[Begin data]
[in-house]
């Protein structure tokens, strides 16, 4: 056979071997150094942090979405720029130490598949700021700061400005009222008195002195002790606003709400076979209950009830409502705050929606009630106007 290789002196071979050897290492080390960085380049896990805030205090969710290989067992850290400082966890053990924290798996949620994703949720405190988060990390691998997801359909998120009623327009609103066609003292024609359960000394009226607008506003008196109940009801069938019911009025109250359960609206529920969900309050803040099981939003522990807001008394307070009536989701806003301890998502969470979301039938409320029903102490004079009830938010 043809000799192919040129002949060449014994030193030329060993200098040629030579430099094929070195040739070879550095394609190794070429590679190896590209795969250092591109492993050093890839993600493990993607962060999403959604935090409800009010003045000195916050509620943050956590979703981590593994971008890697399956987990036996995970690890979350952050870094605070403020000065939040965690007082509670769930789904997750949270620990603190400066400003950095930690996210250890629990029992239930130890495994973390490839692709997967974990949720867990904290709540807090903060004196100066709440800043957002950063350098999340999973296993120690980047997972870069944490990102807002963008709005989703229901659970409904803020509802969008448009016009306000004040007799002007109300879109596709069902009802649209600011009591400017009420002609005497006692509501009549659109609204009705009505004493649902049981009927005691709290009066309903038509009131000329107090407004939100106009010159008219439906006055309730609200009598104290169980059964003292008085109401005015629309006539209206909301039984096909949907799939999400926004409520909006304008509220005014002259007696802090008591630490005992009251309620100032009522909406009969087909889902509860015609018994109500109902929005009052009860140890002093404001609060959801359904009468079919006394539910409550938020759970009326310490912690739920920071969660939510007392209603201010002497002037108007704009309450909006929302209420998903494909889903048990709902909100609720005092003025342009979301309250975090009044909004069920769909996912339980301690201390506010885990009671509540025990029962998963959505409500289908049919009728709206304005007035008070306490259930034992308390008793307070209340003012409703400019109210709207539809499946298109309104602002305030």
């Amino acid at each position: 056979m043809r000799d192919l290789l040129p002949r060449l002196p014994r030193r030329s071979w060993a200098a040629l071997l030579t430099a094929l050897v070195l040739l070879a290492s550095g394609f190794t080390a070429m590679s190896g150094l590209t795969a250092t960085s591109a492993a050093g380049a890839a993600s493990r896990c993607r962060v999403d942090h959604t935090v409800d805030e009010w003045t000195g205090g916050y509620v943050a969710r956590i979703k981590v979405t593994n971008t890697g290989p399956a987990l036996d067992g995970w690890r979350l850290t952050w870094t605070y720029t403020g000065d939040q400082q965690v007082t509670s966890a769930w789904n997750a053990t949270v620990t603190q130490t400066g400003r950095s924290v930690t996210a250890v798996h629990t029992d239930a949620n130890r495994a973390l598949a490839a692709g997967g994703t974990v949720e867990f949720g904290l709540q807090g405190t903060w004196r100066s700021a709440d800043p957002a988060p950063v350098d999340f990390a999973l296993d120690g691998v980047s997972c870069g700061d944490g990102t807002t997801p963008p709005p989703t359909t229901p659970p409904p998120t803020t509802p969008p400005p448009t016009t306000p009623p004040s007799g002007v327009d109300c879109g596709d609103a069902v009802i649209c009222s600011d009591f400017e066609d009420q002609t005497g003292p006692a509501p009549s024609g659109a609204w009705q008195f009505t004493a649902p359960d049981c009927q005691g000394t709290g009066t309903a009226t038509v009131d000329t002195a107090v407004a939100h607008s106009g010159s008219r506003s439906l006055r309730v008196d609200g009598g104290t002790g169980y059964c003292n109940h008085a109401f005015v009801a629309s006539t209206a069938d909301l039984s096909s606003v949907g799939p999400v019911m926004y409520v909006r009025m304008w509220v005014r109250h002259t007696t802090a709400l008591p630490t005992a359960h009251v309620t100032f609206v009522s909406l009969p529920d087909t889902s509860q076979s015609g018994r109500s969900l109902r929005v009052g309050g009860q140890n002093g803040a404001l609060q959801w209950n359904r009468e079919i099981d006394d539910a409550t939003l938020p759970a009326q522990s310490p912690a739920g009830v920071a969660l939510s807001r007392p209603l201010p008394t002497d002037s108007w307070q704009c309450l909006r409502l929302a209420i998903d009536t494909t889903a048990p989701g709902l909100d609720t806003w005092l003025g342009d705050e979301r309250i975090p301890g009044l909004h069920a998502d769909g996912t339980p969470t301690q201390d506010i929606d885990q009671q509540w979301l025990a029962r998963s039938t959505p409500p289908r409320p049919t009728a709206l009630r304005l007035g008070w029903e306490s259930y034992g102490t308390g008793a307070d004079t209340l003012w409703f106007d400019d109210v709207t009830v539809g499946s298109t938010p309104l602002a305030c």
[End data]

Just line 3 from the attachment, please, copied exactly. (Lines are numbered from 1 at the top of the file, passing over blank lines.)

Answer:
């Amino acid at each position: 056979m043809r000799d192919l290789l040129p002949r060449l002196p014994r030193r030329s071979w060993a200098a040629l071997l030579t430099a094929l050897v070195l040739l070879a290492s550095g394609f190794t080390a070429m590679s190896g150094l590209t795969a250092t960085s591109a492993a050093g380049a890839a993600s493990r896990c993607r962060v999403d942090h959604t935090v409800d805030e009010w003045t000195g205090g916050y509620v943050a969710r956590i979703k981590v979405t593994n971008t890697g290989p399956a987990l036996d067992g995970w690890r979350l850290t952050w870094t605070y720029t403020g000065d939040q400082q965690v007082t509670s966890a769930w789904n997750a053990t949270v620990t603190q130490t400066g400003r950095s924290v930690t996210a250890v798996h629990t029992d239930a949620n130890r495994a973390l598949a490839a692709g997967g994703t974990v949720e867990f949720g904290l709540q807090g405190t903060w004196r100066s700021a709440d800043p957002a988060p950063v350098d999340f990390a999973l296993d120690g691998v980047s997972c870069g700061d944490g990102t807002t997801p963008p709005p989703t359909t229901p659970p409904p998120t803020t509802p969008p400005p448009t016009t306000p009623p004040s007799g002007v327009d109300c879109g596709d609103a069902v009802i649209c009222s600011d009591f400017e066609d009420q002609t005497g003292p006692a509501p009549s024609g659109a609204w009705q008195f009505t004493a649902p359960d049981c009927q005691g000394t709290g009066t309903a009226t038509v009131d000329t002195a107090v407004a939100h607008s106009g010159s008219r506003s439906l006055r309730v008196d609200g009598g104290t002790g169980y059964c003292n109940h008085a109401f005015v009801a629309s006539t209206a069938d909301l039984s096909s606003v949907g799939p999400v019911m926004y409520v909006r009025m304008w509220v005014r109250h002259t007696t802090a709400l008591p630490t005992a359960h009251v309620t100032f609206v009522s909406l009969p529920d087909t889902s509860q076979s015609g018994r109500s969900l109902r929005v009052g309050g009860q140890n002093g803040a404001l609060q959801w209950n359904r009468e079919i099981d006394d539910a409550t939003l938020p759970a009326q522990s310490p912690a739920g009830v920071a969660l939510s807001r007392p209603l201010p008394t002497d002037s108007w307070q704009c309450l909006r409502l929302a209420i998903d009536t494909t889903a048990p989701g709902l909100d609720t806003w005092l003025g342009d705050e979301r309250i975090p301890g009044l909004h069920a998502d769909g996912t339980p969470t301690q201390d506010i929606d885990q009671q509540w979301l025990a029962r998963s039938t959505p409500p289908r409320p049919t009728a709206l009630r304005l007035g008070w029903e306490s259930y034992g102490t308390g008793a307070d004079t209340l003012w409703f106007d400019d109210v709207t009830v539809g499946s298109t938010p309104l602002a305030c």